Forget about marketing in traditional ways, as competition heats up. New technologies can help you better know your customers, segment them and engage them to help boost company profits.
Those were among tips from a marketing panel at WorldCity’s 2017 Global Economic Event held Jan. 27, 2017 in Coral Gables and featuring top professionals from a TV network and trade information company.
“Content is king, but your brand is your queen,” said Cesar Sabroso, senior vice president of marketing for A&E Networks Latin America. “At the end of the day, we are consuming more TV content than ever, but we are consuming it in a different way through different devices.”
To keep up with segmentation and other changes, what skills does the marketer of tomorrow need?
“If you would have asked me that question ten years ago, I would have said the ability to communicate well,” said Lisa Wallerstein, vice president of marketing and product development at Datamyne. “Now, I look for people with creative and communications skills but also need somebody who understands tech, understands the digital environment, and understands Google search.”
Making an emotional connection with customers
For Sabroso, the most important connection marketers can make with customers is emotional.
“The more we know [users], the more they need us. The more we understand them, the more we can grow our business,” said Sabroso.
A&E tapped into that emotional connection through its campaign called “One Idea Can Change the World”. The project received 320,000 votes and more than 6,000 submitted ideas, he said.
Yet finding marketers who are both creative and analytical can be tough. “If you find that person, and it’s probably going to be a millennial, you hold onto them and show them the love every day,” said Wallerstein.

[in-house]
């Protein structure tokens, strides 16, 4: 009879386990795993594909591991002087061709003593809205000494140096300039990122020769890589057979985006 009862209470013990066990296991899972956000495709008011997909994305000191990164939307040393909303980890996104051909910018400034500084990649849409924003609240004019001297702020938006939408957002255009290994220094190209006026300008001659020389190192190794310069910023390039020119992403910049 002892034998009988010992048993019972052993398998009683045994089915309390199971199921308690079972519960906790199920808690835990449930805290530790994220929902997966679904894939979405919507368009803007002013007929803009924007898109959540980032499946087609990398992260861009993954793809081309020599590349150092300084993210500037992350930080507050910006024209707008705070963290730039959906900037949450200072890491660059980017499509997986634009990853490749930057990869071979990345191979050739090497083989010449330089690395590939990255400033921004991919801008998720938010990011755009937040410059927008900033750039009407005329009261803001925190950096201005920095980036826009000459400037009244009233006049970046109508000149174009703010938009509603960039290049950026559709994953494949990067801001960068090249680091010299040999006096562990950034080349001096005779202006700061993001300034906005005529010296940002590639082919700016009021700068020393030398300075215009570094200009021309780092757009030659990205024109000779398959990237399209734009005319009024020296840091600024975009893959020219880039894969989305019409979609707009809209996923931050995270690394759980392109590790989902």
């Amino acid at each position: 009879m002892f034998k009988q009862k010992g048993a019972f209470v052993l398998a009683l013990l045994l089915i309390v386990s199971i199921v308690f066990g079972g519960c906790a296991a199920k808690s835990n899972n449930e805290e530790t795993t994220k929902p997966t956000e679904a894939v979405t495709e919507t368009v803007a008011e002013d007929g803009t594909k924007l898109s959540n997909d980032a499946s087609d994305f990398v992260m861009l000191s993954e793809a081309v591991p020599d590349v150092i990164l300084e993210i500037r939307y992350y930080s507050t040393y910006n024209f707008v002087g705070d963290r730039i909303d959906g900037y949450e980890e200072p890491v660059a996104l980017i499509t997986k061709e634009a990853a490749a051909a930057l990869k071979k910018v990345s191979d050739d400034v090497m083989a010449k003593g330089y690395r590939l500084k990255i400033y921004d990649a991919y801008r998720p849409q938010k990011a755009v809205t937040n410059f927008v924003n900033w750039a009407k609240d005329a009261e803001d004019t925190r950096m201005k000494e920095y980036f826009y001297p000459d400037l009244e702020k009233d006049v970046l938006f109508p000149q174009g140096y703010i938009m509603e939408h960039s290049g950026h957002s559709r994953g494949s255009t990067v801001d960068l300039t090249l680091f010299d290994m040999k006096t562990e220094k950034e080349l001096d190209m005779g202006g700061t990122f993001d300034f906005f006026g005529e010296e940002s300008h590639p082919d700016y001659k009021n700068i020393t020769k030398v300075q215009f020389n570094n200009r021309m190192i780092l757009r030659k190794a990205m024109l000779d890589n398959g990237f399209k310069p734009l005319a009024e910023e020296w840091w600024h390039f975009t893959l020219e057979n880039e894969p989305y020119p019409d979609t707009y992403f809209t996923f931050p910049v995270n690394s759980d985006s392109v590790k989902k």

Datamyne found someone with those skills who singlehandedly raised the company’s online visitors from 1,000 to 5,000 per day. It also has been tapping its emotional link with users by offering such content as a post on government regulations against countries with slave labor. That post received strong positive feedback, said Wallerstein.
Know your customers to give them what they want
Knowing your customer helps companies boost engagement, so that they can better give people what they want and monetize that, Sabroso told the crowd.
“Does it make sense?” he asked, referring to A&E’s efforts to choose commercials to fit the content of specific programs. “You understand [user] behaviors, needs, and desires. What is marketing? Marketing is about understanding and satisfying the needs and desires of your user.”
Today’s customers are highly segmented: Everyone goes to Starbucks, but not everybody gets the same coffee, he said.
One audience member asked the panelists how best to connect emotionally and to engage with 18-24 year olds.
Sabroso suggested a focus group, a tool used often in the world of television programming.
“When you engage with any market, whether it’s by age or industry, you have to speak to them about things that are important to them,” said Sabroso.
Datamyne recently surveyed its users to find out if they they were more interested in the company engaging with them about their job or their industry. The results showed users wanted to hear more about the industry, she said.
“Ask your audience: ‘How do you want us to talk to you?’ The most important thing is for anybody to pay attention to you, because everybody is getting messages from everywhere, so most people just blank it all out,” said Wallerstein. “The only thing people are really going to pay attention to is something that’s meaningful to them.”
Global Connections is one of four event series organized by WorldCity to bring together multinational executives in the greater Miami area. The next Global event is set for March 31, 2017, on “Celebrating Women’s Leadership.”
WorldCity will launch its 2017 “Who’s Here’s” directory of multinational offices in South Florida on Feb. 24, 2017. Its next Trade Connections event on Feb. 10, 2017 will discuss the annual trade data for 2016 just being released.